This crisis is an opportunity to pressure global corporations to right their wrongs. Rather than offering recovery packages to damaged industries, they can be offered “green stimulus packages”, aligning spending with emissions targets. For example, by investing in sustainable infrastructure, or tying company bail-outs to commitments to decarbonise. Governments should use this opportunity to phase out fossil fuels and deploy renewable energy technologies. Shifting from industrial to regenerative agriculture which is immediately feasible and will alleviate pressure on our ecosystems and reduce carbon emissions.
Already many countries in the EU have pledged to regrow from the crisis following blueprints from the Green Deal, setting out to reduce carbon emissions across Europe and start rewilding and protecting natural areas. Amsterdam is leading the way by being the first council to commit to doughnut economics. This system sets out to balance environmental needs with social needs. The inner ring of the doughnut sets out the minimum we need to lead a good life where the outer ring represents the ecological ceiling of growth. By adopting this system, growth and policies will be controlled to create a healthy balance between public wellbeing and sustainable environmental practice. Amsterdam is the first city in the world to make such a commitment, something other cities and even countries should aspire too.
The ways in which we are having to tackle COVID-19 are the seeds of post capitalism. The solution is community activism. Through this crises hundreds of aid groups arose simultaneously. A nation of volunteers organised through mutual air groups to support strangers in hard times. The corona virus needs to be seen as the opportunity to move away from gross capitalistic growth to a more community driven, environmentally focused way of living. Growth of national GDP should no longer be seen as priority, after all, what good is a strong economy when you have poor social connectivity living in landscapes devoid of wildlife and natural services.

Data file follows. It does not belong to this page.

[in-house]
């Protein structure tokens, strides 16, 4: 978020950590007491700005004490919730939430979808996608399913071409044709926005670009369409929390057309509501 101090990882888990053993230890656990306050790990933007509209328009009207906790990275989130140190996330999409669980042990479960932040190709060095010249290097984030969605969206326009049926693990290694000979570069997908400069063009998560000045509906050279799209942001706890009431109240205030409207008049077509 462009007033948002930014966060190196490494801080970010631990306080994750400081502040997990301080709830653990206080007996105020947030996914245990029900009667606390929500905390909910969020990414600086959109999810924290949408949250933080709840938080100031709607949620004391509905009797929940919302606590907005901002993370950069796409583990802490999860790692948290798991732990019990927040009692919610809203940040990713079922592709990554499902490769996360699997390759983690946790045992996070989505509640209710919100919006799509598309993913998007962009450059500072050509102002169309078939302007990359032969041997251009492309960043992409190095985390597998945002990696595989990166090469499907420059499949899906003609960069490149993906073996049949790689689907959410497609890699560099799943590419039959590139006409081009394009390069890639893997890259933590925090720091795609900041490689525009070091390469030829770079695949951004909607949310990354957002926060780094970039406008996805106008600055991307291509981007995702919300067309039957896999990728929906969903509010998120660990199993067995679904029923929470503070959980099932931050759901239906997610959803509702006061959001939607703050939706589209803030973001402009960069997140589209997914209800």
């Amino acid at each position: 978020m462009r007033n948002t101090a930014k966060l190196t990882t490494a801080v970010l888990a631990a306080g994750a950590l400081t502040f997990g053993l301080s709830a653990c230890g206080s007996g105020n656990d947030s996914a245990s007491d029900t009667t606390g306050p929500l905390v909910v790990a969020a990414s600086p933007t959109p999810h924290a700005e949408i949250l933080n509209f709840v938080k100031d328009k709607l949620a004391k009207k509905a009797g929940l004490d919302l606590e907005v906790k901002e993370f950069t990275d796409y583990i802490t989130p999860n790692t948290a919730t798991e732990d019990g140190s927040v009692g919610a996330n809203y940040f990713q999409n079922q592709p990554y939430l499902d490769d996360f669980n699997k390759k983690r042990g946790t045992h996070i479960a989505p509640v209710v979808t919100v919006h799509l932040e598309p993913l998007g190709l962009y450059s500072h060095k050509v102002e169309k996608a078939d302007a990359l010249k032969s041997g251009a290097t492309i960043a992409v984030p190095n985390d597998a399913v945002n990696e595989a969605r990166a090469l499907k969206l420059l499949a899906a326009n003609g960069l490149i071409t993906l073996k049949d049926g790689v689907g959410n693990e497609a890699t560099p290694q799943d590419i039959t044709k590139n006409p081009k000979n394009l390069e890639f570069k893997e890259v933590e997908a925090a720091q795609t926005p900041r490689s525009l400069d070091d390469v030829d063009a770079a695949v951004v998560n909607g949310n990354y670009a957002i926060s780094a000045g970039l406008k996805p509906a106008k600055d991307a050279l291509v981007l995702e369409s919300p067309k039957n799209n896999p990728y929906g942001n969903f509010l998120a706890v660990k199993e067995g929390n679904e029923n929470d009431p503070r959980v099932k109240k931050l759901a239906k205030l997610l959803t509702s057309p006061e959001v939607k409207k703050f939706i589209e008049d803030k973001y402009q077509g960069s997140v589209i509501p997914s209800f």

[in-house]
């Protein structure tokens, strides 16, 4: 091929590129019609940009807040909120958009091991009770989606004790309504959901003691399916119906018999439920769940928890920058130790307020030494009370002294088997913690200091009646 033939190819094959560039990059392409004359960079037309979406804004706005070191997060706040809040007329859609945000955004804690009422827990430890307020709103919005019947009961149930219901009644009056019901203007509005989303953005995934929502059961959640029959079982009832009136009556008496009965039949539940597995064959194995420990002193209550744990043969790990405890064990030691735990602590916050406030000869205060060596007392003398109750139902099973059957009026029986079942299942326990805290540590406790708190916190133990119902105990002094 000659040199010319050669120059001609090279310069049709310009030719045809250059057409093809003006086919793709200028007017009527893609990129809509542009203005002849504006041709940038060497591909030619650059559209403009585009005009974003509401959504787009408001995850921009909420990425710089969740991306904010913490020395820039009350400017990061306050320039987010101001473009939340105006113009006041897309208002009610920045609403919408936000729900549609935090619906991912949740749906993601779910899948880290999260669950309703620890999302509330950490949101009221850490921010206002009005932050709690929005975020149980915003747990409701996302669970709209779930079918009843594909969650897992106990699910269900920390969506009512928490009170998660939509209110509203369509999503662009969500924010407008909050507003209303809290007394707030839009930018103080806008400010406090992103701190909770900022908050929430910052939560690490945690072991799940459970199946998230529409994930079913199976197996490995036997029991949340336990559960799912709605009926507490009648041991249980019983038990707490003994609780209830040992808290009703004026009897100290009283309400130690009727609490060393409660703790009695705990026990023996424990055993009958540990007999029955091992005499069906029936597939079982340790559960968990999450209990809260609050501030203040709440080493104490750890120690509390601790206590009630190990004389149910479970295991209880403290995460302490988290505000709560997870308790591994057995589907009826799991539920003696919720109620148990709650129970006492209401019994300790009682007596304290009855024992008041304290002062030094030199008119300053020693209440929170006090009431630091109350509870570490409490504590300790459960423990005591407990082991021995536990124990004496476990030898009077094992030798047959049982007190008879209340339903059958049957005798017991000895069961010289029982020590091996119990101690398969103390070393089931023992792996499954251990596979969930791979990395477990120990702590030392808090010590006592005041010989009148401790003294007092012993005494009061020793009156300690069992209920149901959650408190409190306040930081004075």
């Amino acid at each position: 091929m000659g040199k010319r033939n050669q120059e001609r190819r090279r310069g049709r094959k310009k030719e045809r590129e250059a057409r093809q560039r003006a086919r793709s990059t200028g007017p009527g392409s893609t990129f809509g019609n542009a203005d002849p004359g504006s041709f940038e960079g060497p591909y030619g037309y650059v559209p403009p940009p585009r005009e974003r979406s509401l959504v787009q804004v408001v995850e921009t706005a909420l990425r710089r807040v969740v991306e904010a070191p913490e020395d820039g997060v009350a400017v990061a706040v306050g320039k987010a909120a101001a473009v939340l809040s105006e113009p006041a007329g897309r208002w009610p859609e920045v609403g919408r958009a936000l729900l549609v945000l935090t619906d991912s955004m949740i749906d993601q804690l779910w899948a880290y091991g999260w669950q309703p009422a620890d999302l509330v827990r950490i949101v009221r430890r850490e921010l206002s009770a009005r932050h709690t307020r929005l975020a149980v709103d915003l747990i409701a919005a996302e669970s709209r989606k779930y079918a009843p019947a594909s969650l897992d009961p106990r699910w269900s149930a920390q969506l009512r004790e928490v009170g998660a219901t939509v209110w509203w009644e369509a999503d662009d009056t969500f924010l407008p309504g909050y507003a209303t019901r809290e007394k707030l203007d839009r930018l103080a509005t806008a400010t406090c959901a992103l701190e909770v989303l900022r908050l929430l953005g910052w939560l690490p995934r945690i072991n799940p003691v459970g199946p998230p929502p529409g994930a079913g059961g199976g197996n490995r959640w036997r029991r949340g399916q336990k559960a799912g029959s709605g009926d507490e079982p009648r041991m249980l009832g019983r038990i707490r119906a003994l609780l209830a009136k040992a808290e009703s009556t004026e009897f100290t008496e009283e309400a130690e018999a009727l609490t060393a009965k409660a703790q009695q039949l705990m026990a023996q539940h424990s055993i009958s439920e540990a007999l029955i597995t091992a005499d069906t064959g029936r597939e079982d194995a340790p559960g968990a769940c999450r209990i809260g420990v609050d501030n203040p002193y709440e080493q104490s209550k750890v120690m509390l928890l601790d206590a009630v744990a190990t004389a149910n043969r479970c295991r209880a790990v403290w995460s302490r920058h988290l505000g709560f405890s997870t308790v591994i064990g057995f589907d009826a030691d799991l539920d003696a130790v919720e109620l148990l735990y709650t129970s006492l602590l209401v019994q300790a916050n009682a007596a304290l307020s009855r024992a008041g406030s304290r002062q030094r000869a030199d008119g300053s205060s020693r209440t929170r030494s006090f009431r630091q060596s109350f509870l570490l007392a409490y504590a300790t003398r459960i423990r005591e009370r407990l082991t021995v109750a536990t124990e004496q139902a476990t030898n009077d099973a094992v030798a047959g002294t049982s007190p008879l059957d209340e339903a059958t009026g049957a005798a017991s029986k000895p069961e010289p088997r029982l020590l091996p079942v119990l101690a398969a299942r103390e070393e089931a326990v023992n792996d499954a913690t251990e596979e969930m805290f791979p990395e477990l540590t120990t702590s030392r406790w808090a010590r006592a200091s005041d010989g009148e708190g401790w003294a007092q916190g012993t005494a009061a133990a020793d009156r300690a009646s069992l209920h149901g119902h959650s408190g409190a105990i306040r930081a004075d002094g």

It is widely viewed that the worlds governments should use this crisis as an example of how to respond to extreme threats. Governments need to wake up and see that global biodiversity loss and extreme climate change is an even bigger threat to humanity than this virus. Why can’t governments react in such extreme and swift ways as they have done in the past couple of months?
With the COVID-19 crisis we have all forgotten the serious wildfires of Australia, the extreme floods across Asia and the severe droughts happening all over Africa. Although it is important that we keep our communities and families safe from COVID-19, the more serious threat of global environmental destruction should be seen as a priority in a post-corona world. Pollution is accountable for around seven million deaths annually across the world but this doesn’t cause industries to grind to a halt, millions of acres of forest are lost, releasing mass amounts of carbon into the atmosphere but this doesn’t cause a change in mentality. Governments capitalistic ideals lead to the environment taking a back seat, why protect the future when they can make money today?
The public response to COVID-19 has shown how we can rise to any challenge and do so with compassion. So, when all this is over it is time for us to come together and act again. Putting pressure on governments to do the right thing, teaching our children about the dangers we face, and coming together to get things done. This crisis is an opportunity to learn and regrow into a more sustainable and environmentally centred way of living, a way of life that will eventually safe us. Social wellbeing doesn’t need to suffer in order to protect the environment, yet letting our ecosystems collapse will crumble all that we consider as being social wellbeing.